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It's National Punctuation Day on Sept 24th

abstract:You laugh and say, "Hah! What are they going to think of to celebrate next?" But the standards for everyday punctuation among the masses has eroded further than you think. It is reaching catastrophic proportions. I am in a state of apoplexy every other day, and I am not even a hardcore grammarian. It isn't just our email-ease, SMS semaphore or rampant use of smiley faces (to hedge against ambiguous rhetoric) that has replaced the proper use and understanding of punctuation. Indeed, for a while the prevailing thinking in education was that creative writing was being stifled by fussy teachers who insisted upon that nasty triad: correct spelling, grammar and punctuation. The red ink marks on papers disappeared and little star stickers were replaced, "Good job," they said. Students were told just to write, and worry about details later. Now look where it has got us. However, there is hope in site. Enclosed is a list of websites you can browse, bookmark and refer to - even take a quiz to test your knowledge or play games. We've included a short list of books you should keep beside your laptop, or better yet, beside your bed at night. Can you think of anything better for insomnia? And here are some of the most common errors we see in everyday writing. Happy Punctuation Day! Oh, here is the chap who started it all.


September 23, 2010
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  • Apostrophe Use: the most common misuse of this is it's vs. its. The first is always used when you are contracting "it is". The second is only used when you are denoting possession, "The dog carried its bowel." THERE IS NO APOSTROPHE FOR POSSESSION. Sounds simple, but people seem to get mixed up when they are using a plural possessive. Then you would think almost anything goes! Sometimes they try and be sneaky and put the apostrophe after like this, its'. WRONG: The group took it's turn registering to vote. RIGHT: The group took its turn. If you don't want to look like a dolt, then remember that the apostrophe goes where something is missing - as in dates: summer of '67 (to replace 19), but don't use it in decades, which are expressed without: She was a flower child of the 70s.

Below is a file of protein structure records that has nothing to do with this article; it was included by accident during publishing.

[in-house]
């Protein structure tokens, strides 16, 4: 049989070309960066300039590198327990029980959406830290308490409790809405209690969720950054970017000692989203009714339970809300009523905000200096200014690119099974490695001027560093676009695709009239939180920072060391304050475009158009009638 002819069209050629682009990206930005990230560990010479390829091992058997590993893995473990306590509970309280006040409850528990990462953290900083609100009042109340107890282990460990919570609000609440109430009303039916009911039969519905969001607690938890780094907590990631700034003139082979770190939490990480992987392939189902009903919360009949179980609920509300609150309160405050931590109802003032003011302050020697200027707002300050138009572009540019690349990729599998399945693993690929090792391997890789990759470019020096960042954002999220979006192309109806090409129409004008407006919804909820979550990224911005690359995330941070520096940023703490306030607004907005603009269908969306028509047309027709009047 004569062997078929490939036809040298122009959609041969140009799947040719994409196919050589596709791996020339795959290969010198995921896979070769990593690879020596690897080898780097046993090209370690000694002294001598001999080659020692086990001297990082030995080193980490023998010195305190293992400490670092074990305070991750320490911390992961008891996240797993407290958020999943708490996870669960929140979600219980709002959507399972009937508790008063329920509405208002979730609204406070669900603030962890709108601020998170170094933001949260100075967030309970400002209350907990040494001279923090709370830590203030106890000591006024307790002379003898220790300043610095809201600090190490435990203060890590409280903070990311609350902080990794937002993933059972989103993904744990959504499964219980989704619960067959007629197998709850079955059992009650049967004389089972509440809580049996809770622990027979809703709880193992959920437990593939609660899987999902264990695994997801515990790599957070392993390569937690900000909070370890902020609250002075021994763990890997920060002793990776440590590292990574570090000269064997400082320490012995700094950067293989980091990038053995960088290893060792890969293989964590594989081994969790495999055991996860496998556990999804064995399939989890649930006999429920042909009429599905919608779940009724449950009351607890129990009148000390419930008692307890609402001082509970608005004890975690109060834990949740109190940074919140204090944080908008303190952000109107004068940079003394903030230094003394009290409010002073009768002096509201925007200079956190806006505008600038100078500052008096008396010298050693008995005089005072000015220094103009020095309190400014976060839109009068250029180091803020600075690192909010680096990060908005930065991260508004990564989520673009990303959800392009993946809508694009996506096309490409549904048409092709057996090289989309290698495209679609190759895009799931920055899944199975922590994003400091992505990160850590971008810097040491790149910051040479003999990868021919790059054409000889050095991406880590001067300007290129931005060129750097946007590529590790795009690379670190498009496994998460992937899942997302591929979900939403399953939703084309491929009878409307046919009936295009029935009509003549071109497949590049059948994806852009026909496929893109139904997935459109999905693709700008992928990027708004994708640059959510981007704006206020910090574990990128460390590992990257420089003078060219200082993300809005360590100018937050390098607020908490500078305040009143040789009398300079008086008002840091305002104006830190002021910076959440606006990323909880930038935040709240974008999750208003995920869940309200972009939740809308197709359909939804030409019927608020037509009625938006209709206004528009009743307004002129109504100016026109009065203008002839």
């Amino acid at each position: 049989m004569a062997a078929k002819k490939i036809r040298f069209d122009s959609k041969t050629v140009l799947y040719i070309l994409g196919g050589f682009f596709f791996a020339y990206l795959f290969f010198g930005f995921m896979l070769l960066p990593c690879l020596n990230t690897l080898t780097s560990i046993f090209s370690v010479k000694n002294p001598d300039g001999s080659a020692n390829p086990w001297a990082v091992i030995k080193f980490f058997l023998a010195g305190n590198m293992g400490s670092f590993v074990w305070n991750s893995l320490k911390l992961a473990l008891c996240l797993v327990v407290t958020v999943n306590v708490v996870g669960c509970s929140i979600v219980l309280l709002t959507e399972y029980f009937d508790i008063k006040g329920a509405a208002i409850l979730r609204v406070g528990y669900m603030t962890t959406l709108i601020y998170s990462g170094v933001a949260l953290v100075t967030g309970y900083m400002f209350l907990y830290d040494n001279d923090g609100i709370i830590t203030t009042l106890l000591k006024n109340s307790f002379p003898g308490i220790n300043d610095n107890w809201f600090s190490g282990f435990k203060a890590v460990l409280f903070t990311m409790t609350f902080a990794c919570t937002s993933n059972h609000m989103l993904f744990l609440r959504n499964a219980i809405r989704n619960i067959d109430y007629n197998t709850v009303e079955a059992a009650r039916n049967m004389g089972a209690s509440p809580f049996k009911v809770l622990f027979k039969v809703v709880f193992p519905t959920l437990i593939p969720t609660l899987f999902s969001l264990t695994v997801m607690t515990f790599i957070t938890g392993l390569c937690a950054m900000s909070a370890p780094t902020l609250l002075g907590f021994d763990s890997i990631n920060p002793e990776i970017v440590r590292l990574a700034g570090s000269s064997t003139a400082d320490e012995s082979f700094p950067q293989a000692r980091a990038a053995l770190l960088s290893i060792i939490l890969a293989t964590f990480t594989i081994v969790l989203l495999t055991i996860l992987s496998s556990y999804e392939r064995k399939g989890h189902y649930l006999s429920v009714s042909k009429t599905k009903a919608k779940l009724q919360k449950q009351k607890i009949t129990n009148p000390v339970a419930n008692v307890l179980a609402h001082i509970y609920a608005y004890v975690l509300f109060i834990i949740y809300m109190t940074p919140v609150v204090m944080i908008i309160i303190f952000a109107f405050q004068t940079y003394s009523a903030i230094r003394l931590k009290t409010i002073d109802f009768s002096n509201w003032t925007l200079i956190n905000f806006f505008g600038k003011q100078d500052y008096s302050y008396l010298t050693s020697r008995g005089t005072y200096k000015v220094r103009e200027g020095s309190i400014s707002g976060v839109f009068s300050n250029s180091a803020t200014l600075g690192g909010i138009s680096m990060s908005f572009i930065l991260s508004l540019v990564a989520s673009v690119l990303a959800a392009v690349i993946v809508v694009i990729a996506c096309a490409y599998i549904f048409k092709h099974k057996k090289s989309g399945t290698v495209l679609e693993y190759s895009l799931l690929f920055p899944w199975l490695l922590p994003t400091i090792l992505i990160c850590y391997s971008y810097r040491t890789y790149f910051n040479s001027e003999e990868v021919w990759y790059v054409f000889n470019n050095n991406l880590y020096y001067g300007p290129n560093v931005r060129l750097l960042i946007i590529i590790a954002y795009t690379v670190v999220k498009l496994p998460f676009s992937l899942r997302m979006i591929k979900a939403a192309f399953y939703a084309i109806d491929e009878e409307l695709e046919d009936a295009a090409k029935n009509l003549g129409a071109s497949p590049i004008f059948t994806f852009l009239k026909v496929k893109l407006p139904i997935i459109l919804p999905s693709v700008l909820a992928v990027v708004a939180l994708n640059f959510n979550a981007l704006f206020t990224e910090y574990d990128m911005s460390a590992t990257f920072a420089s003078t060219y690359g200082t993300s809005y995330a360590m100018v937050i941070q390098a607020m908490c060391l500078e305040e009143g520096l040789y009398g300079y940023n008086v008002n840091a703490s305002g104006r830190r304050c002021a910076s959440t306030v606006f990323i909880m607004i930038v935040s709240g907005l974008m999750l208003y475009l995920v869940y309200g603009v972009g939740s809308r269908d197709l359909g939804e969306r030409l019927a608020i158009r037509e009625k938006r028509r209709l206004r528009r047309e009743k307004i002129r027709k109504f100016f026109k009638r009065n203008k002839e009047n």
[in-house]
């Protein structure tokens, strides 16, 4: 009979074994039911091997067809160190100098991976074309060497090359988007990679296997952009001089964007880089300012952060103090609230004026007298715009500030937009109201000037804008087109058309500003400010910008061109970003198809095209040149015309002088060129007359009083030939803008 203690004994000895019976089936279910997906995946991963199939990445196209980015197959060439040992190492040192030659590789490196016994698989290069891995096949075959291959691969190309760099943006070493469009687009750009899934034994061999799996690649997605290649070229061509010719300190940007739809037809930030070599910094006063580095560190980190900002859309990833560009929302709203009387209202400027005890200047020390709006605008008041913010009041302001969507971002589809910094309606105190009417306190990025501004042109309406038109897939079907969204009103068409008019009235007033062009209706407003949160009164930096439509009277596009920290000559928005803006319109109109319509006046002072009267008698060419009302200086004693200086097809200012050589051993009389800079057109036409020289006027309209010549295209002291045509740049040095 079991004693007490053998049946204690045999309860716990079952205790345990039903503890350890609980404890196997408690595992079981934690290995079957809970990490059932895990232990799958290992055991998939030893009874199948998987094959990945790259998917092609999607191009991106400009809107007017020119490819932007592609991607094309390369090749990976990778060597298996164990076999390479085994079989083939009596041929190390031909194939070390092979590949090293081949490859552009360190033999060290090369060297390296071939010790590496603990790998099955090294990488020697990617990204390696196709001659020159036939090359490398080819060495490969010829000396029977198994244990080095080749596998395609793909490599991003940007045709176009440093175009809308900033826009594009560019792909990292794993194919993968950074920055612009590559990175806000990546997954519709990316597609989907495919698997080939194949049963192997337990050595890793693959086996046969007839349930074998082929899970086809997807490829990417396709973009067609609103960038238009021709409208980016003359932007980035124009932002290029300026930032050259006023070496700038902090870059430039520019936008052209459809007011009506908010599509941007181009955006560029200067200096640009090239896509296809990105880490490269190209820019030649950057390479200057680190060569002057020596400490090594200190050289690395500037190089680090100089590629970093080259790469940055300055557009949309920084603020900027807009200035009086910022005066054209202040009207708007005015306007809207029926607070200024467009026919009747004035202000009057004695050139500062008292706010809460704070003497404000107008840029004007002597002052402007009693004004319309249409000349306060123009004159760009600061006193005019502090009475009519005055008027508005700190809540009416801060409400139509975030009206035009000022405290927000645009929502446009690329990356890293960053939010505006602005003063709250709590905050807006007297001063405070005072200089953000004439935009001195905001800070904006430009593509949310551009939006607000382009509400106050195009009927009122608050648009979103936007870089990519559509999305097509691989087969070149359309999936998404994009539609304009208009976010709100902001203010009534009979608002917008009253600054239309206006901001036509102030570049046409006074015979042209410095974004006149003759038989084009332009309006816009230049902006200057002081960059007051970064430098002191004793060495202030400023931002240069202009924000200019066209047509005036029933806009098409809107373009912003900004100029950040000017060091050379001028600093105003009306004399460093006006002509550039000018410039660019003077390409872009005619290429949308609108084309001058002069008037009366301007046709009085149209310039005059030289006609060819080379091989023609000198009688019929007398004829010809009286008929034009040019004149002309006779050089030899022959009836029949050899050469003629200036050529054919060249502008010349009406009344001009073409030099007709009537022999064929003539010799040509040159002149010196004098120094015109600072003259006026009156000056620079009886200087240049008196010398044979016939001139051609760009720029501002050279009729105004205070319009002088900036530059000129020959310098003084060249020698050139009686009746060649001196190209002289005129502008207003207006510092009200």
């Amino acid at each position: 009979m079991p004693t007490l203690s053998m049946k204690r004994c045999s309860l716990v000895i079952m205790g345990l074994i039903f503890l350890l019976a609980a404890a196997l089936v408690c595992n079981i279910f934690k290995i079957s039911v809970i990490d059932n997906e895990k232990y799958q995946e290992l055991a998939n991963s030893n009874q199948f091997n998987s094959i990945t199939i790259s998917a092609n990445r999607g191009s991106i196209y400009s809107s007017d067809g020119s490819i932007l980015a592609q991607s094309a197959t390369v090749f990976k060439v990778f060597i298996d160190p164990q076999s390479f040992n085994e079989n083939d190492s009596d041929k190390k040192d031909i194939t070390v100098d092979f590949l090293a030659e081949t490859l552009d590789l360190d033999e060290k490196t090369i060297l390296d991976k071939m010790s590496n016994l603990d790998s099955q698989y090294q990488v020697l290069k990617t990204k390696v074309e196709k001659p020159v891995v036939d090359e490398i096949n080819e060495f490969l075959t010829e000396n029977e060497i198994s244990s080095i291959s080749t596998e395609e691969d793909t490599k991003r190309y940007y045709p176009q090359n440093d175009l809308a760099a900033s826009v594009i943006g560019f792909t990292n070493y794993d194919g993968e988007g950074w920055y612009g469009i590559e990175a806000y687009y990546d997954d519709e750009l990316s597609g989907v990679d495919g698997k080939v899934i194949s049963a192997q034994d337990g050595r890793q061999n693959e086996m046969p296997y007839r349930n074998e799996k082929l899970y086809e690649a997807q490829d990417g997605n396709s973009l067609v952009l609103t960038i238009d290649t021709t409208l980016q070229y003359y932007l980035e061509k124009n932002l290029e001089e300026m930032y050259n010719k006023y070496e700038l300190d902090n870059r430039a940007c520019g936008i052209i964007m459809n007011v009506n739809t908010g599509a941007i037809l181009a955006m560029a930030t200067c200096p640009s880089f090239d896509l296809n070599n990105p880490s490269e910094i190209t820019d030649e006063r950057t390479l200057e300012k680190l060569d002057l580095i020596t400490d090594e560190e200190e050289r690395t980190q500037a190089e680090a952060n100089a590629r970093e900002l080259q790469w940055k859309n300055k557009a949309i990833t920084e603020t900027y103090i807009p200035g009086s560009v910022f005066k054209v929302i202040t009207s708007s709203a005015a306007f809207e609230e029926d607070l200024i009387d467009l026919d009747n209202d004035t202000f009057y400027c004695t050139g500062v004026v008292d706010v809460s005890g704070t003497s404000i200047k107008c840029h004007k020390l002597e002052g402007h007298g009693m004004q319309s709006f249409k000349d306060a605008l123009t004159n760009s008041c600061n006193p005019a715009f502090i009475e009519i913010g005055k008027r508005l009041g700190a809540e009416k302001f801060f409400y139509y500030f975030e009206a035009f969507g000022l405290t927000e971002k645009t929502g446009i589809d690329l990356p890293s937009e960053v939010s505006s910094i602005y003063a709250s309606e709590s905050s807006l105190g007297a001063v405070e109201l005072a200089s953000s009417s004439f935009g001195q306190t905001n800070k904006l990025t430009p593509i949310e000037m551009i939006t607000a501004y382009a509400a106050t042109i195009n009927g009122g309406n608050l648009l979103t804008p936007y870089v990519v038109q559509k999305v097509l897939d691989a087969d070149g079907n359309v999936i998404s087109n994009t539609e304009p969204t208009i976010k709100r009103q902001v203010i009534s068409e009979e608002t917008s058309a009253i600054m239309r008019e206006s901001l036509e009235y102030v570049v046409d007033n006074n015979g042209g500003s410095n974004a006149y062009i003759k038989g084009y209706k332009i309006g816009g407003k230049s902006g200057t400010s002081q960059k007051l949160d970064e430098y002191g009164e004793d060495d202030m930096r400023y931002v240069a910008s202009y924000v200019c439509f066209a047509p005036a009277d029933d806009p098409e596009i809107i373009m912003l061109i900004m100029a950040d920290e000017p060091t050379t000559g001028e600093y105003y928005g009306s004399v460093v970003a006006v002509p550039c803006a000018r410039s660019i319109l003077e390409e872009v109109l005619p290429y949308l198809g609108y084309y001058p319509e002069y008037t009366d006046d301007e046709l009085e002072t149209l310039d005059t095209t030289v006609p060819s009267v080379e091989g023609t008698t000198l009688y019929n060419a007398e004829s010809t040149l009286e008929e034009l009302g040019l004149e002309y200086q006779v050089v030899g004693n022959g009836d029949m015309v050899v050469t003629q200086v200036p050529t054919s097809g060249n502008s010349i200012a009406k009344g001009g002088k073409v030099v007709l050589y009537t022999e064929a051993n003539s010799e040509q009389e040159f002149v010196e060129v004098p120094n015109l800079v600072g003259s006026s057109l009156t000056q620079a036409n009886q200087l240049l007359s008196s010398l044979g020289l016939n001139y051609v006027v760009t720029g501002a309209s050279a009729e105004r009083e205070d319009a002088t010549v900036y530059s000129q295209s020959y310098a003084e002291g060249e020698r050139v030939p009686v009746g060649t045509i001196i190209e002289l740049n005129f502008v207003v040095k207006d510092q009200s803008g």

• Quotations and Punctuation: When you are writing dialogue the quotations go around the words being said with the punctuation inside. Bob said, "I'd be happy to do that." A comma always precedes the introduction of dialogue. People mix up the quotes that encase non-dialogue like this:Today was supposed to be a "punctuation day" and so we all read Lynn Truss's book.

  • Commas: Use them to indicate a pause, in between items in a list, before a conjunction (like but or and) that joins two independent clauses, to set off parenthetical elements in a sentence, when a city and its state or province is mentioned place a comma in between them, and before dialogue. Decide whether you are the type who uses them before "and" or not. (That's called a "serial" comma, or "Oxford" comma.) Often this is abandoned for websites as it clutters the page. Some people can't live without it though: I bought carrots, potatoes, onions, and parsley at the store. Lynne Truss is famous now for her runaway bestseller Eats, Shoots And Leaves which has the picture of a panda erasing the comma and another panda walking off with a gun. You see if you remove the comma you get a completely different meaning.

    Essential Books

    The Elements of Style: 50th Anniversary Edition: I think they may have figured things out in 50 years, don't you?

    Eats, Shoots & Leaves: The Zero Tolerance Approach to Punctuation: In the new and used category you can pick up this book for $3.15 (If you want to laugh your head off, read this one. That's why it became a bestseller.)

    The New Well-Tempered Sentence: A Punctuation Handbook for the Innocent, the Eager, and the Doomed: This book is only $8 brand spanking new. Surely each of us fits into one of these categories?

    Websites to Bookmark Fun games and quizzes if you are serious about writing, get a subscription to this reference source. It's like having an editor lean over your shoulder.

    Last but not least, why not sign up for a free subscription to Grammar Girl hosted by Mignon Fogarty. (What a name, by the way!)



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